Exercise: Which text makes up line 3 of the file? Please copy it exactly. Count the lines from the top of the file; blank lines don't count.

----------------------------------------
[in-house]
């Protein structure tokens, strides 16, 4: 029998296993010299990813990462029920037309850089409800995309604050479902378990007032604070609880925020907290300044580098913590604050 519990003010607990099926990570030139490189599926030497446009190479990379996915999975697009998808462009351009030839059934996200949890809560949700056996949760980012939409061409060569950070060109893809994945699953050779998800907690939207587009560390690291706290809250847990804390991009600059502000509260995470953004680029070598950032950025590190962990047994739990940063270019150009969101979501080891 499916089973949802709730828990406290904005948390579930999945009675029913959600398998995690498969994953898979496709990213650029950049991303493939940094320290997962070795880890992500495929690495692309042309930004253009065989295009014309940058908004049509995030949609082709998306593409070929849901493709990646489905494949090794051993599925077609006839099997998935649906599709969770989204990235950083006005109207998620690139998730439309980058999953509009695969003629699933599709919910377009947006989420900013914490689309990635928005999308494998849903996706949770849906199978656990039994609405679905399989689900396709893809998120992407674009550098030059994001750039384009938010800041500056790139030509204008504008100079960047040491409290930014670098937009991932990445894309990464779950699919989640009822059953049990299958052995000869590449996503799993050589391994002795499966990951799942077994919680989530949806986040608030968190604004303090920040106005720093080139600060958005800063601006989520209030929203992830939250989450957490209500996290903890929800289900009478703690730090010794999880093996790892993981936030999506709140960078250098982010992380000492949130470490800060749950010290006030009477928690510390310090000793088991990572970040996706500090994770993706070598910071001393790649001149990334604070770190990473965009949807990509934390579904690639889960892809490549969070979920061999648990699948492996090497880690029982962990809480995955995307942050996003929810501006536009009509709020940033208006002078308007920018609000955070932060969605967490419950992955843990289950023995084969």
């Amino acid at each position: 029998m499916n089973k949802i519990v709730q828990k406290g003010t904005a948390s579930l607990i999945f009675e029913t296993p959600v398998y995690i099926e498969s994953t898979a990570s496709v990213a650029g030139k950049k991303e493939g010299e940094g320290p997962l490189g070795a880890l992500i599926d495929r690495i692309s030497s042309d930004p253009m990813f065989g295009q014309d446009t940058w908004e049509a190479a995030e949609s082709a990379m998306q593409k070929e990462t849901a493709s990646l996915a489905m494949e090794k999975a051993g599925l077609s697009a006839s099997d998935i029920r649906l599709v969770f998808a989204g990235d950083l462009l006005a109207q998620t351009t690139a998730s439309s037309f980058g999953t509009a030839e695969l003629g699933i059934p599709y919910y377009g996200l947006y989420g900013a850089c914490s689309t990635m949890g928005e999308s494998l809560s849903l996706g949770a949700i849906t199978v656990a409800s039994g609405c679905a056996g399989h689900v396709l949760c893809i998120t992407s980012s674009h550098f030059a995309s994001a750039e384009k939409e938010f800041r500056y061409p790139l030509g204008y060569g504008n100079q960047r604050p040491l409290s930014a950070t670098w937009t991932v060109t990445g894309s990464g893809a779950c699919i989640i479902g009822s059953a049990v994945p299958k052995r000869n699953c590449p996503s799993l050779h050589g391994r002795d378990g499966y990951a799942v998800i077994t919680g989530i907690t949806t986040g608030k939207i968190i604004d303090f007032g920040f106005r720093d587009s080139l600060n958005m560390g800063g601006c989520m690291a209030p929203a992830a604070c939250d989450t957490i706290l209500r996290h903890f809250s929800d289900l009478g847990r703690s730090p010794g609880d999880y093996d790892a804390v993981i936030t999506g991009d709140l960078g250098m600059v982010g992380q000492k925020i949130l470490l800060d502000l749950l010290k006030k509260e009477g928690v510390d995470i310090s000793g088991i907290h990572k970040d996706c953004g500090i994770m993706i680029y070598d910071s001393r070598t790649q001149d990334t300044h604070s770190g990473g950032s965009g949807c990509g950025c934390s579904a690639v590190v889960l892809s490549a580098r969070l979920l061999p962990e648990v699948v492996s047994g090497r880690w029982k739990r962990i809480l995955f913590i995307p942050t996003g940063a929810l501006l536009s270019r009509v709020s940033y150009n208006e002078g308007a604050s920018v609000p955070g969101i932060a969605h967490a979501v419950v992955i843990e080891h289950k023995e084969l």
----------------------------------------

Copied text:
């Amino acid at each position: 029998m499916n089973k949802i519990v709730q828990k406290g003010t904005a948390s579930l607990i999945f009675e029913t296993p959600v398998y995690i099926e498969s994953t898979a990570s496709v990213a650029g030139k950049k991303e493939g010299e940094g320290p997962l490189g070795a880890l992500i599926d495929r690495i692309s030497s042309d930004p253009m990813f065989g295009q014309d446009t940058w908004e049509a190479a995030e949609s082709a990379m998306q593409k070929e990462t849901a493709s990646l996915a489905m494949e090794k999975a051993g599925l077609s697009a006839s099997d998935i029920r649906l599709v969770f998808a989204g990235d950083l462009l006005a109207q998620t351009t690139a998730s439309s037309f980058g999953t509009a030839e695969l003629g699933i059934p599709y919910y377009g996200l947006y989420g900013a850089c914490s689309t990635m949890g928005e999308s494998l809560s849903l996706g949770a949700i849906t199978v656990a409800s039994g609405c679905a056996g399989h689900v396709l949760c893809i998120t992407s980012s674009h550098f030059a995309s994001a750039e384009k939409e938010f800041r500056y061409p790139l030509g204008y060569g504008n100079q960047r604050p040491l409290s930014a950070t670098w937009t991932v060109t990445g894309s990464g893809a779950c699919i989640i479902g009822s059953a049990v994945p299958k052995r000869n699953c590449p996503s799993l050779h050589g391994r002795d378990g499966y990951a799942v998800i077994t919680g989530i907690t949806t986040g608030k939207i968190i604004d303090f007032g920040f106005r720093d587009s080139l600060n958005m560390g800063g601006c989520m690291a209030p929203a992830a604070c939250d989450t957490i706290l209500r996290h903890f809250s929800d289900l009478g847990r703690s730090p010794g609880d999880y093996d790892a804390v993981i936030t999506g991009d709140l960078g250098m600059v982010g992380q000492k925020i949130l470490l800060d502000l749950l010290k006030k509260e009477g928690v510390d995470i310090s000793g088991i907290h990572k970040d996706c953004g500090i994770m993706i680029y070598d910071s001393r070598t790649q001149d990334t300044h604070s770190g990473g950032s965009g949807c990509g950025c934390s579904a690639v590190v889960l892809s490549a580098r969070l979920l061999p962990e648990v699948v492996s047994g090497r880690w029982k739990r962990i809480l995955f913590i995307p942050t996003g940063a929810l501006l536009s270019r009509v709020s940033y150009n208006e002078g308007a604050s920018v609000p955070g969101i932060a969605h967490a979501v419950v992955i843990e080891h289950k023995e084969l």